I know that people went out to vote for them and you know what maybe I'm hopeful, but if we're not the one that's going to lead the next Knesset, it's actually going to take Israel quite a few steps backward on security, on economy, on foreign policy and that makes me really anxious.
LIEBERMANN: Let's go through the parties here that would be your natural coalition partners and who has Netanyahu spoken with at this point. The ultra-Orthodox party's both Shas and United Torah Judaism, he's locked those down already.
HASKEL: Yes. Yes. But also the new right, Bennett and Shaked, Feiglin as I've said before as well --
LIEBERMANN: Both of which may not cross the threshold.
HASKEL: May not, we still don't know. Also, the union of the parties, the Vita Yudi (ph) and the unions there. Also Kahlon which is Kulanu's party as well. So they are the major sort of at first allies in the first calls that we're making.
LIEBERMANN: If two of those parties missed the threshold?
HASKEL: Oh, and I forgot also Lieberman as well.
LIEBERMANN: We have Lieberman and Kahlon committed at this point because that's an important question.
HASKEL: No. Lieberman didn't and Lieberman usually have negotiation. He's usually going overseas and he's got someone to negotiate for him and the last time we weren't able to secure him as well. If he's going to be the one who's going to endanger a right-wing government, he's going to be completely wiped out in the next election as well. People will not trust him again in sort of manipulating the whole system into bring the left-wing government.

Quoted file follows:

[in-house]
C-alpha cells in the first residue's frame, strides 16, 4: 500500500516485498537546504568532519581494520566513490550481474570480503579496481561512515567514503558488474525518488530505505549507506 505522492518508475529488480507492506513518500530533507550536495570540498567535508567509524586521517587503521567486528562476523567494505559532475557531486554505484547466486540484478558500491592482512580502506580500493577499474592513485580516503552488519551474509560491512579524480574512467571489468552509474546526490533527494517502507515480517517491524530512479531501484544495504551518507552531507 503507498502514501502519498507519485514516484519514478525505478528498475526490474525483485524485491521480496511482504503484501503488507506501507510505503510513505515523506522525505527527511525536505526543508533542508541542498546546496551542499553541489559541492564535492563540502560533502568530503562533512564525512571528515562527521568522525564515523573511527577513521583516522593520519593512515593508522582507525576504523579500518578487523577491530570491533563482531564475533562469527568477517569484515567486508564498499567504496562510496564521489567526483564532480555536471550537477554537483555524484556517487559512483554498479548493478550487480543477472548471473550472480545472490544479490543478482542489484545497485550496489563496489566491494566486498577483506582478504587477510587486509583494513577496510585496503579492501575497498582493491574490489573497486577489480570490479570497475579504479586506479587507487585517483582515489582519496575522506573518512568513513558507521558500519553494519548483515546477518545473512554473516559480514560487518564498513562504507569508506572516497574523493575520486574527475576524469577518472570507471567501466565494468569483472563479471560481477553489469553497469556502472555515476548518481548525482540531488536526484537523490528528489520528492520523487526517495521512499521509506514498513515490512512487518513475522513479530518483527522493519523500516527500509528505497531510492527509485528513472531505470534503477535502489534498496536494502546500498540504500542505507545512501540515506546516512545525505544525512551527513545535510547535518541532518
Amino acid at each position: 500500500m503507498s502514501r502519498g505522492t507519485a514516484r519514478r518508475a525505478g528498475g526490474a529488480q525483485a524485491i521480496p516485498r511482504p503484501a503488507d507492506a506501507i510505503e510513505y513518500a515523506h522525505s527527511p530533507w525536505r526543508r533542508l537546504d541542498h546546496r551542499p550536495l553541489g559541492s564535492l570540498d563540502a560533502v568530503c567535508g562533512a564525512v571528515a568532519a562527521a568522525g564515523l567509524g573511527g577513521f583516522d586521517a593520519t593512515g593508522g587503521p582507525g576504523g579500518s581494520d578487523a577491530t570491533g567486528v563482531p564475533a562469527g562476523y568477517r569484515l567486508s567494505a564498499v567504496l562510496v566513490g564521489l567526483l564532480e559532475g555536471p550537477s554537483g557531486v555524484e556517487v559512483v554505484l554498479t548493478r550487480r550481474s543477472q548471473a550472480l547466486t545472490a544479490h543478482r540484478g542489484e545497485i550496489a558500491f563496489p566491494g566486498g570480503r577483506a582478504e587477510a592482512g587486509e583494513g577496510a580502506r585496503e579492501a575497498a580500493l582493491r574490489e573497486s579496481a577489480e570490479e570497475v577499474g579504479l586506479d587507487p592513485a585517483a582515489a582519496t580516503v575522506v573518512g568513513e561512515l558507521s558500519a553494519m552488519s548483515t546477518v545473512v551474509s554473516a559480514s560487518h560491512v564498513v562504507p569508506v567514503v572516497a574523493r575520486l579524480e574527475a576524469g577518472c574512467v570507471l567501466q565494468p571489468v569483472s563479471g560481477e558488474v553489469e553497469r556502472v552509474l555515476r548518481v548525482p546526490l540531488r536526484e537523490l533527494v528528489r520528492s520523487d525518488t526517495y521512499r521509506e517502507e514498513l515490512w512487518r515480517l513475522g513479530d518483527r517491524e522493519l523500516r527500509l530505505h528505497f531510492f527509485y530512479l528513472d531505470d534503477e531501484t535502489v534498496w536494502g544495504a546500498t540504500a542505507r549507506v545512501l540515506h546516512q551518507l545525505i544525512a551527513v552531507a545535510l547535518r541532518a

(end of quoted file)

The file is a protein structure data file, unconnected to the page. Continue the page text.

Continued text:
LIEBERMANN: I have one more very quick question, there are two big parties here and that's obvious, Blue and White, your rival, as well as Likud. Is there a chance here for a unity government?
HASKEL: So there's always a chance, but the question is whether they're going to come behind us on anything to do on security issues and economy. The fact that Gantz promised the Ministry of Treasury to the head of the unions in Israel who are extremely powerful and manipulating their power as well in Israel, the public doesn't like them. If they're willing to stand behind us on those policies, obviously, there's a fertile ground for us for cooperation on many issues. But if not, I can't see that happening.
LIEBERMANN: Sharren Haskel, thank you for your time. Becky, one thing is very clear here, it will be a long night of vote counting to see where everything lays out and she didn't rule anything out there so it will be very interesting to see how the rest of the night unfolds and how the next few days unfold, but here they're claiming victory.